What was most in evidence was a feeling of growth, especially in the cities. New buildings were going up everywhere; modern office buildings were being constructed under scaffolds made out of rough cut sticks, and some that were half built would have shops already open on the first floor. When we were in the rural areas, kids on the side of the road would shout “China!” as they saw us pass – the foreigners they are most used to seeing are from Chinese construction and mining firms. Ethiopia has the fastest growing economy in Africa, with an average annual GDP growth over 10%; though it is still a poor country, Ethiopia has met or is on track to meet many of its Millennium Development Goals, including reducing child mortality by 2/3rds since 1990. You might notice that most of my pictures have power lines in them; they’re hard to avoid when you’re shooting pics from a moving car. Crossing the Rift Valley, we passed arrays of wind turbines; only about 5% of Ethiopia’ power comes from fossil fuels, and one of the goals of the country’s climate change action plan is to be carbon neutral by 2025. Most of Ethiopia’s power actually comes from hydropower, but wind and geothermal are also growing. Given how volcanically active the Rift Valley is, geothermal electric power has a lot of potential to fuel the country’s growth.
The clear winner for favorite part of the trip was when we drove across the Bale Mountains National Park, an alpine landscape more than 4,000 meters high. The top of the plateau was covered in bright blue rock pools amid fields of white, heather-like flowers, with the red dirt road cutting across it. There were clusters of giant lobelia plants, which look like bizarre bare palm trees transplanted on top of a mountain, and can grow up to 10 meters high, and all manner of water fowl and birds of prey; we even saw an Ethiopian wolf that ran across the road. It was a bright clear incredible day on top with a cold breeze; we were above the clouds, then dropped down the other side of the plateau, driving inside a cloud with a sheer drop to one side. Winding down from the top of the mountains, you descend through a tropical forest, with massive trees dripping moss and lichen.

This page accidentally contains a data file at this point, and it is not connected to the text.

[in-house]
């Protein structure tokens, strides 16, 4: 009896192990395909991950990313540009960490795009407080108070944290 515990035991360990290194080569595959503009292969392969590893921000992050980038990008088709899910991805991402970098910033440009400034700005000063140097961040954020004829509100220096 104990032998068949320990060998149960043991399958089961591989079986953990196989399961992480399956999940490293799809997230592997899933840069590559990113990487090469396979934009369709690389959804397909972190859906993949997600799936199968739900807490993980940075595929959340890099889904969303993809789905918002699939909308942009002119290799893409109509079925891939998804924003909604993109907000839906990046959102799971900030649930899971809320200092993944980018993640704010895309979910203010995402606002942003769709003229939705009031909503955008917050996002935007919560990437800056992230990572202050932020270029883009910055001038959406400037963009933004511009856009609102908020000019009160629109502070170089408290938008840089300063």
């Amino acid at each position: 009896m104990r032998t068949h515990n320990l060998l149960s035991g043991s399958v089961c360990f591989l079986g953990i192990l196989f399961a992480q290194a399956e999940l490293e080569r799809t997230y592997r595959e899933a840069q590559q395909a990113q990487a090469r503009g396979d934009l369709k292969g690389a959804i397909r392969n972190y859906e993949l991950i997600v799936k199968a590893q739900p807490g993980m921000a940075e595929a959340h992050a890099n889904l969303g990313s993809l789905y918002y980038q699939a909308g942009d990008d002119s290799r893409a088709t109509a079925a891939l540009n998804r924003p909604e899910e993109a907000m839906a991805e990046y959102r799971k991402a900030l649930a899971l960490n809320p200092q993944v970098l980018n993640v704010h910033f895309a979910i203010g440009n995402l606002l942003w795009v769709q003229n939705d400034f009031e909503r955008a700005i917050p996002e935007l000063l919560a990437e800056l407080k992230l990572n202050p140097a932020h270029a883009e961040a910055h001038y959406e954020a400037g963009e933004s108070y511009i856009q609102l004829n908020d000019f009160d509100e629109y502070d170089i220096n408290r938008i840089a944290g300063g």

Before flying out from Addis at 1 in the morning, I also had a little time for sightseeing, and headed to the National Museum to spend some time among the bones in preparation for Halloween. I was pretty psyched to say hi to Lucy, but sadly, only a replica of the hominid bones are on display, and the actual skeleton is in a vault. The film crew that was there apparently working on a documentary about human evolution made up for it, though. Among the questions asked to the rather beleaguered museum representative: “It used to be thought that humans began in Israel, in the Holy Land – is that not true?” and “Were her legs open like that when they found her?” They also made him sing “Lucy in the Sky with Diamonds” when explaining how the bones were named. A+ work, I look forward to seeing it on Netflix. Camera guy also creeped over my shoulder while I was sketching, so hey, maybe I’ll get a film credit.
So those are the highlights; I left out a lot of sitting, a lot of digging in the dirt, and everything about the toilet situations, you’re welcome. It was an excellent trip; we did a lot of good work and saw a lot of an incredible country, but I’m glad to be back in the swing of things here. Cheers!